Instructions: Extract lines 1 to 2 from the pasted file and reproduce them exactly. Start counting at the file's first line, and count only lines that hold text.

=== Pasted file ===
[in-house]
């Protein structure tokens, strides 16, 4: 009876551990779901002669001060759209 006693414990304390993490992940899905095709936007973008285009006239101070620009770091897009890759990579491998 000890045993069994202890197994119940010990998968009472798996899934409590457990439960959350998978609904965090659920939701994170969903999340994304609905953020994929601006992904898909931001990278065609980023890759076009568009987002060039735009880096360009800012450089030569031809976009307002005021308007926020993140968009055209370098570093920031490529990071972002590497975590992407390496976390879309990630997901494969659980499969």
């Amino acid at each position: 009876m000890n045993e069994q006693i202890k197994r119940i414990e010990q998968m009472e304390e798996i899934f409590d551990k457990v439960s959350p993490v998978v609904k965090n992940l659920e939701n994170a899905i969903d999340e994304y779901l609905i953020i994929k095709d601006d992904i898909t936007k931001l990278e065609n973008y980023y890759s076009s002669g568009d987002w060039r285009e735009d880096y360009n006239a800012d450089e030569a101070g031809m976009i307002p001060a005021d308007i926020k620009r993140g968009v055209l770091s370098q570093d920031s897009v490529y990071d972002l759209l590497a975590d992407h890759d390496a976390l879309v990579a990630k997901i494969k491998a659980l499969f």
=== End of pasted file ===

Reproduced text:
[in-house]
């Protein structure tokens, strides 16, 4: 009876551990779901002669001060759209 006693414990304390993490992940899905095709936007973008285009006239101070620009770091897009890759990579491998 000890045993069994202890197994119940010990998968009472798996899934409590457990439960959350998978609904965090659920939701994170969903999340994304609905953020994929601006992904898909931001990278065609980023890759076009568009987002060039735009880096360009800012450089030569031809976009307002005021308007926020993140968009055209370098570093920031490529990071972002590497975590992407390496976390879309990630997901494969659980499969």